Environmental Working Group Reveals EPA Knowledge of Water Contamination From Fracking

Wed, 2011-08-03 15:24Carol Linnitt
Carol Linnitt's picture

Environmental Working Group Reveals EPA Knowledge of Water Contamination From Fracking

Hydraulic fracturing, or fracking, has been known by the EPA to contaminate underground sources of drinking water since 1987. In a 25-year old investigative report, discovered by the Environmental Working Group (EWG) and Earthjustice, the EPA outlines how fracking for shale gas contaminated a domestic water well in West Virginia.

In a full-length report, called “Cracks in the Façade,” the EWG describes how the uncovered document contradicts the gas industry’s claim that there are no documented cases of water contamination due to fracking. 

The EPA found that fluid from a shale gas well more than 4,000 feet deep contaminated well water and that the incident was “illustrative” of pollution problems associated with oil and gas drilling. With now-uncharacteristic candor, the EPA report outlines how the contamination occurs: “During the fracturing process…fractures can be produced, allowing migration of native brine, fracturing fluid and hydrocarbons from the oil or gas well to a nearby water well. When this happens, the water well can be permanently damaged and a new well must be drilled or an alternative source of drinking water found.”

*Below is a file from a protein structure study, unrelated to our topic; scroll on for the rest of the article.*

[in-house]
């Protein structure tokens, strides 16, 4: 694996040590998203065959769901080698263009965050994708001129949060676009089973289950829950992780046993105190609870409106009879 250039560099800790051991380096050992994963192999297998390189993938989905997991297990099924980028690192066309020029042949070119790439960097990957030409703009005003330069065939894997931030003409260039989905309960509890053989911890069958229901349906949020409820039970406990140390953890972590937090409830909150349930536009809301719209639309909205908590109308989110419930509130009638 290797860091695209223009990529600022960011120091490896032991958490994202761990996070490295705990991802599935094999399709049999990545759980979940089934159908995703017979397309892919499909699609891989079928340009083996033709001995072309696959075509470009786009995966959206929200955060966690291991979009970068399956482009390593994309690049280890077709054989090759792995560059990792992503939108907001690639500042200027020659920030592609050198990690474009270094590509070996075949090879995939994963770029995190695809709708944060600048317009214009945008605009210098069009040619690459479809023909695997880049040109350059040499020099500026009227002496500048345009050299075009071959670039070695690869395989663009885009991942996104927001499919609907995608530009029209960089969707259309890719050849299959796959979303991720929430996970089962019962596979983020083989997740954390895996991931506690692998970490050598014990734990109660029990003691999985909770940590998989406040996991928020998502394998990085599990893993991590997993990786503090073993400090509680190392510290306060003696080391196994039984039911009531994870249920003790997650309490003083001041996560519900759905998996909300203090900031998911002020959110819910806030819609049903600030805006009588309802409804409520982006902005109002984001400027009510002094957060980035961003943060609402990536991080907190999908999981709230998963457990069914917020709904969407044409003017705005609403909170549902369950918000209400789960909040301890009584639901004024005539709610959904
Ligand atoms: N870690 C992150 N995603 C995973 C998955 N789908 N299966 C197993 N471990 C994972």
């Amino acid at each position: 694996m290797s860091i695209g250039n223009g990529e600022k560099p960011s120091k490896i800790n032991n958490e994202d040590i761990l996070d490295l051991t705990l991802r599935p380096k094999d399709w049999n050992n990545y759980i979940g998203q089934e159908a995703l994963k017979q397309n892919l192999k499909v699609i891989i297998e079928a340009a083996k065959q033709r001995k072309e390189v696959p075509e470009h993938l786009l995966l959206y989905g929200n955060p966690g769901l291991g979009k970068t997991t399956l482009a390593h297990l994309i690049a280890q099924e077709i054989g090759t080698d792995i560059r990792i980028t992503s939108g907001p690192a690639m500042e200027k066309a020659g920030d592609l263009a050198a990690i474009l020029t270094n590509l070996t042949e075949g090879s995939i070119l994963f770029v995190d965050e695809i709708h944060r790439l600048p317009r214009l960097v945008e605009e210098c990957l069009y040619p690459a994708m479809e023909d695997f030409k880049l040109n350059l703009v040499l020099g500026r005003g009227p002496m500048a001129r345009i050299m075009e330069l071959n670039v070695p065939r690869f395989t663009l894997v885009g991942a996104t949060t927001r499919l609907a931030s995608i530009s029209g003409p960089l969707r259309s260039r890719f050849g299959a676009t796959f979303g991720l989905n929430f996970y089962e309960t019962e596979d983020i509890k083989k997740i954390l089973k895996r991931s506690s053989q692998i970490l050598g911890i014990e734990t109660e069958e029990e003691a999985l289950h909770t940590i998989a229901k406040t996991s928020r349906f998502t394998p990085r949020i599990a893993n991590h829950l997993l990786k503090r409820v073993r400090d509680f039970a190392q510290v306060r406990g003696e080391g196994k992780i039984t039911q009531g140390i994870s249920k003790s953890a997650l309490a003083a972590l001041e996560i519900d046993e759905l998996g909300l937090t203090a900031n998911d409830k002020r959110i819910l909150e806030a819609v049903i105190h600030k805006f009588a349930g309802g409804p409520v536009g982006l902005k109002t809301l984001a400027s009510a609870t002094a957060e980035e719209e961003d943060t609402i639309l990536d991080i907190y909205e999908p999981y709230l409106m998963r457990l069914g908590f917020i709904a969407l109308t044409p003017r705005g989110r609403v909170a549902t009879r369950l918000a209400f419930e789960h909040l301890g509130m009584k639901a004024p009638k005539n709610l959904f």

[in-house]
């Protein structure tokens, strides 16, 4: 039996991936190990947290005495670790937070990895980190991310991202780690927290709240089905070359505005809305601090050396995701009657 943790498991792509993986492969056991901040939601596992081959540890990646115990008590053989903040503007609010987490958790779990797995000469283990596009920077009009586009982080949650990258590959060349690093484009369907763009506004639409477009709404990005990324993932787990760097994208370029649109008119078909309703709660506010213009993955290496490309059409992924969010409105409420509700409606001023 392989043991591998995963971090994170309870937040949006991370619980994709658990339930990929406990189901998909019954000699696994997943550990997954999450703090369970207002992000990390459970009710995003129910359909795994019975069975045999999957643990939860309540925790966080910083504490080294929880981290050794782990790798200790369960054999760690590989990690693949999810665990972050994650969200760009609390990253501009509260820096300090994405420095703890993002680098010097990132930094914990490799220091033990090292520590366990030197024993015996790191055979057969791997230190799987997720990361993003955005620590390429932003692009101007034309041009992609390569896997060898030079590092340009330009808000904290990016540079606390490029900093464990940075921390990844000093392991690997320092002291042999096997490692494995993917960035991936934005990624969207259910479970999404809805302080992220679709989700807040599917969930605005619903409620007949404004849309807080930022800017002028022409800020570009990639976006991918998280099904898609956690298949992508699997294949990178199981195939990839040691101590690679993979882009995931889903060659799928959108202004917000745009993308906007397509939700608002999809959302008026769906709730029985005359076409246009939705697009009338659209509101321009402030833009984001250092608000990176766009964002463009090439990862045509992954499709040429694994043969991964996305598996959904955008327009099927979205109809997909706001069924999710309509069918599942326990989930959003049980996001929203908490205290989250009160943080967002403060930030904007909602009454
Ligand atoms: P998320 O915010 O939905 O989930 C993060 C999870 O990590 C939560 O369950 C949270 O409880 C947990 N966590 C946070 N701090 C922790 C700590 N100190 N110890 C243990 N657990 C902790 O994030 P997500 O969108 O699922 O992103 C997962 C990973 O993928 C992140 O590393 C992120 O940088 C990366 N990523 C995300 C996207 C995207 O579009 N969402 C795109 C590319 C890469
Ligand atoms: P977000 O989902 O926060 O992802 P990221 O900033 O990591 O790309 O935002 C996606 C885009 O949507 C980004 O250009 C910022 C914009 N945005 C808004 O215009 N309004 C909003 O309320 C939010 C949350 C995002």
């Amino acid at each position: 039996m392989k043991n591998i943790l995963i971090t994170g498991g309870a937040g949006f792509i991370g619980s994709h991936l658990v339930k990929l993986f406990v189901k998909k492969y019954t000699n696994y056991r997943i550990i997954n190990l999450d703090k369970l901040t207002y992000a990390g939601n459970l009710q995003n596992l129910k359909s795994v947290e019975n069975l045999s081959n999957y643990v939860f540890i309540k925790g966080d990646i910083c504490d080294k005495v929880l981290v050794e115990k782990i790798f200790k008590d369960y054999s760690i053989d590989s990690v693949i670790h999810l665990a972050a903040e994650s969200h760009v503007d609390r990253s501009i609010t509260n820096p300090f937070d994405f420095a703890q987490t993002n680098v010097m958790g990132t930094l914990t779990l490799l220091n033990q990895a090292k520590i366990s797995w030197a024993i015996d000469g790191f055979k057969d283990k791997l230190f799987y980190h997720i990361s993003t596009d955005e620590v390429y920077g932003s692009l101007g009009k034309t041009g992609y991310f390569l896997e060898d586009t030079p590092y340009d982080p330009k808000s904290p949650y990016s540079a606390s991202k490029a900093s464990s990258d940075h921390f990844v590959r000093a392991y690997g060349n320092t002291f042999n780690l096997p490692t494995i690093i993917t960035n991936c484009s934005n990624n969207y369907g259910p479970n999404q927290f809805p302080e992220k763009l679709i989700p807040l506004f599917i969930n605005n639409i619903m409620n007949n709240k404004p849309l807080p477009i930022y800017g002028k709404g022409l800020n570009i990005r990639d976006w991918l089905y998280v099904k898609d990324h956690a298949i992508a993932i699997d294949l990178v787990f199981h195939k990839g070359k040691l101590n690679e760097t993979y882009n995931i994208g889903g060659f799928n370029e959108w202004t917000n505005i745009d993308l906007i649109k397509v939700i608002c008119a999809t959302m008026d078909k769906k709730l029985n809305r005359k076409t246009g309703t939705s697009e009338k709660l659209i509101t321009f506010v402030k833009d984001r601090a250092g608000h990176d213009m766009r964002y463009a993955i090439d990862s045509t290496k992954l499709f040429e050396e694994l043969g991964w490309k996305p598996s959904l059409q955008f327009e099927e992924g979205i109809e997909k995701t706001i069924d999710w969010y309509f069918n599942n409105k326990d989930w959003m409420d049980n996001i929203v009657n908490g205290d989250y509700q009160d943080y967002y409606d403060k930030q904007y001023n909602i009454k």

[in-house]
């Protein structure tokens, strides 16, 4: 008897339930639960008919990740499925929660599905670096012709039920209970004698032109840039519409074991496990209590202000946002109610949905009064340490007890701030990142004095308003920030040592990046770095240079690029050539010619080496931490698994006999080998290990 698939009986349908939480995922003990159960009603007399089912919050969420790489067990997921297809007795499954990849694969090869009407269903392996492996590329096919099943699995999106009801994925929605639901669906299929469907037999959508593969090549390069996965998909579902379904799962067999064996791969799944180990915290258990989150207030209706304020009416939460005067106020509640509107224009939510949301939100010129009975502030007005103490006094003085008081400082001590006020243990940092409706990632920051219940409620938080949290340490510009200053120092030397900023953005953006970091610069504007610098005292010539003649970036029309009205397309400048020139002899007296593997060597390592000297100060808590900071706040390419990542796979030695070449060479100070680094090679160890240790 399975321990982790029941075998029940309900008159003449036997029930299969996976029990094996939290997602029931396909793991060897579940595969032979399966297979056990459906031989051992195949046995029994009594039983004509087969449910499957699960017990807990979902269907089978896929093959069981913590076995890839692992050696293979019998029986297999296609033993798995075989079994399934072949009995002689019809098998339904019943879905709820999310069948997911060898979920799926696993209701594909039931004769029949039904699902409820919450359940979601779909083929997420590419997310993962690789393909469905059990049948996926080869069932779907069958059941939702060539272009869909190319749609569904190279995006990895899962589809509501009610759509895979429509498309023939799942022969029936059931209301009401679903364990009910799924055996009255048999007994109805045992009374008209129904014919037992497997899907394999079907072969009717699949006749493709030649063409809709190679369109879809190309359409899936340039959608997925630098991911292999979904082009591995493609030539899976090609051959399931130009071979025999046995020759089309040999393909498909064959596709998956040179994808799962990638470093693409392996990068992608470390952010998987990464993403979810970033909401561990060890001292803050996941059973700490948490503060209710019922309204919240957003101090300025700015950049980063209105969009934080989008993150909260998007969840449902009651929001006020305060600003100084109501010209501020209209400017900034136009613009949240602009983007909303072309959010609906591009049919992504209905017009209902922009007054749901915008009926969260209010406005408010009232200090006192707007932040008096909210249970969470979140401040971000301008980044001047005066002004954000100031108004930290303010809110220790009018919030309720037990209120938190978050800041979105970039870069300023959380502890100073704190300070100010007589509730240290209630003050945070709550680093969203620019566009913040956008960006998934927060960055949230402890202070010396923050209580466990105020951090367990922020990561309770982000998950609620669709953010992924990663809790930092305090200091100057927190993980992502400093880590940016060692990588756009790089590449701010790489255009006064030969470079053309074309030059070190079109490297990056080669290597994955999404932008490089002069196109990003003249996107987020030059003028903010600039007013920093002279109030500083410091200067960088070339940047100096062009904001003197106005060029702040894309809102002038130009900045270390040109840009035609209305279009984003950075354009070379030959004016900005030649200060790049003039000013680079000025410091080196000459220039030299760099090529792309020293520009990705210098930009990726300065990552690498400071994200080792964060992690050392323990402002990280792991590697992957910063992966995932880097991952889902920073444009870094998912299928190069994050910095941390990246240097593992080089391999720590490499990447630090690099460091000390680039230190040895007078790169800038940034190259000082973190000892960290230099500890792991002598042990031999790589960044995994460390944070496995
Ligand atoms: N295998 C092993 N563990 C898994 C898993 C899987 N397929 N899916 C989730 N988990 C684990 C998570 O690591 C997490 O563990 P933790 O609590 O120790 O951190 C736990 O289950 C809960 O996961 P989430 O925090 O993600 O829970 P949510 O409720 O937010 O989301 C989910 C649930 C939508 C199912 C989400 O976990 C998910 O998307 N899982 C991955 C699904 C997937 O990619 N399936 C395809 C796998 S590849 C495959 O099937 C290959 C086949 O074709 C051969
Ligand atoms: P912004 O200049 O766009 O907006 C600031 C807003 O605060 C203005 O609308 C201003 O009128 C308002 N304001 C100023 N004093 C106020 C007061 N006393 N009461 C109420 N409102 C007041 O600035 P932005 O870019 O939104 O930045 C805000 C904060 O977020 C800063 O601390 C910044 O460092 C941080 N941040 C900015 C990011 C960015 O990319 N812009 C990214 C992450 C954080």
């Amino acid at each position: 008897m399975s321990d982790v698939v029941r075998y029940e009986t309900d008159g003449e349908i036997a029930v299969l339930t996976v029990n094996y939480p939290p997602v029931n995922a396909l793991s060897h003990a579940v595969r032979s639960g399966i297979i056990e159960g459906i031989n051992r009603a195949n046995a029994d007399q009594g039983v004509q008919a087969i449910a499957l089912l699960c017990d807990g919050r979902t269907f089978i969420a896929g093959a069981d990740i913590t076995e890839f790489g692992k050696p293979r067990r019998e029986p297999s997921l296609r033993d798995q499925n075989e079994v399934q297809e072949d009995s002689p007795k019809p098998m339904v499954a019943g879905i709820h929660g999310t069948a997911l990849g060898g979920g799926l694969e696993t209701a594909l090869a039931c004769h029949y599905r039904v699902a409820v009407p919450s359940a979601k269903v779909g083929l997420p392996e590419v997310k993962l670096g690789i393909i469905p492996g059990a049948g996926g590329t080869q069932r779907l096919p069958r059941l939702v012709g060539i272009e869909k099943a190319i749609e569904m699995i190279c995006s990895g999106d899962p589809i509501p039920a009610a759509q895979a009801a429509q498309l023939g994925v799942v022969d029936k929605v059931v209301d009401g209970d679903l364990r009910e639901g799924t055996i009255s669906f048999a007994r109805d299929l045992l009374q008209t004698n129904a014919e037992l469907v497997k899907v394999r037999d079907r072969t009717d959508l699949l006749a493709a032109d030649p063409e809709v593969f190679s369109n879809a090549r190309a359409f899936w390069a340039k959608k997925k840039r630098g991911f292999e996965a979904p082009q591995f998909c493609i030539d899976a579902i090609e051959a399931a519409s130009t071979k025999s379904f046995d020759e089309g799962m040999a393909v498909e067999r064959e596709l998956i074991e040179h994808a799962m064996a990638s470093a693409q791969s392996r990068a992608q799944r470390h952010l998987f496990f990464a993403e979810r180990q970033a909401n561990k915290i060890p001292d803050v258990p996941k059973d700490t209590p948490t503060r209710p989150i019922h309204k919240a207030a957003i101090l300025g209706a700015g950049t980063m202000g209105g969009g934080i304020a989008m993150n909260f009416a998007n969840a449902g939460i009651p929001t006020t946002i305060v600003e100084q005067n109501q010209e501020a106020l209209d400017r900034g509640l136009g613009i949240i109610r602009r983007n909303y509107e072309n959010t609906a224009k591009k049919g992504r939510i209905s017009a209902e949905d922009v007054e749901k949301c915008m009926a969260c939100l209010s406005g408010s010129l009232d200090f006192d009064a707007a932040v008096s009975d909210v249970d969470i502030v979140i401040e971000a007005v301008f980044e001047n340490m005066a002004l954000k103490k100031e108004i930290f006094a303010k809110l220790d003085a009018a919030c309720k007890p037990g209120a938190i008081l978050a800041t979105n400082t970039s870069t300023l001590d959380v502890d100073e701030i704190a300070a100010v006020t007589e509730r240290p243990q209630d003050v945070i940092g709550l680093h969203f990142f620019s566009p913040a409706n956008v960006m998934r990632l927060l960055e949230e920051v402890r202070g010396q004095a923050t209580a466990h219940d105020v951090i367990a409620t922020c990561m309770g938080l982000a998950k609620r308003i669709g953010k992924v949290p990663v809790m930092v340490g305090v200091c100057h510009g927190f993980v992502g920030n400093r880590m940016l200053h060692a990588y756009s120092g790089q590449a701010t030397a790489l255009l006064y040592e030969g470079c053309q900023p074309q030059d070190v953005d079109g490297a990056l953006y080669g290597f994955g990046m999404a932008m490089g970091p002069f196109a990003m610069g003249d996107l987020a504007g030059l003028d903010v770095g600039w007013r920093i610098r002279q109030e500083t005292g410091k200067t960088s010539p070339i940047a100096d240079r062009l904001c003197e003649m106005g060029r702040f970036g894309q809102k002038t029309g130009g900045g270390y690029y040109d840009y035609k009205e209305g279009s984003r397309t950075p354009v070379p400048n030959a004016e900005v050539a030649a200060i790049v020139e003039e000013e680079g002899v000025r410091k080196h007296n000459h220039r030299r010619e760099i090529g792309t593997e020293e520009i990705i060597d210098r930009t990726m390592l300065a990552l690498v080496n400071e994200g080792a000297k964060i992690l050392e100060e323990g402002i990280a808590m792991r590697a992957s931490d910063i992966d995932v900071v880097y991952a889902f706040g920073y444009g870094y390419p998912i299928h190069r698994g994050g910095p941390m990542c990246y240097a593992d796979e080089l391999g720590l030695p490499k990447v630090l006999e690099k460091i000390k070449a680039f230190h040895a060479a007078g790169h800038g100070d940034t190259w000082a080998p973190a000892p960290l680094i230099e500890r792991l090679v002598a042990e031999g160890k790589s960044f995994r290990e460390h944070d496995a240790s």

The report also describes how the EPA’s investigation into the contamination case was obstructed by confidentiality agreements signed between the gas industry and affected landowners. 

The EPA reported that the gas industry mostly settled out of court: “In addition to concealing the nature and size of any settlement entered into between the parties, impoundment curtails access to scientific and administrative documentation of the incident.”

The resurrected report is significant for the fracking debate, in which the issue of water contamination is central. Despite the importance of the EPA’s findings, neither the EPA nor Congress have ever cited the damning report.

In an interview with a former EPA official who worked on the 1987 report, the EWG found that numerous additional cases of groundwater contamination from fracking were also known about by the federal agency, but confidential legal settlements hampered further investigations.

The EWG says the discovered report brings the EPA’s integrity into question. It is unclear why the EPA did not cite its own findings in a subsequent and now largely delegitimized report on fracking in 2004. The 2004 report, which claimed fracking in coal bed methane presented no danger to drinking water, was pivotal in the passing of the 2005 Energy Policy Act which exempted the process from federal oversight. The EPA stressed that they studied only coal bed methane because they had “not heard concerns from citizens regarding any other type of hydraulic fracturing,” despite their own 1987 findings to the contrary.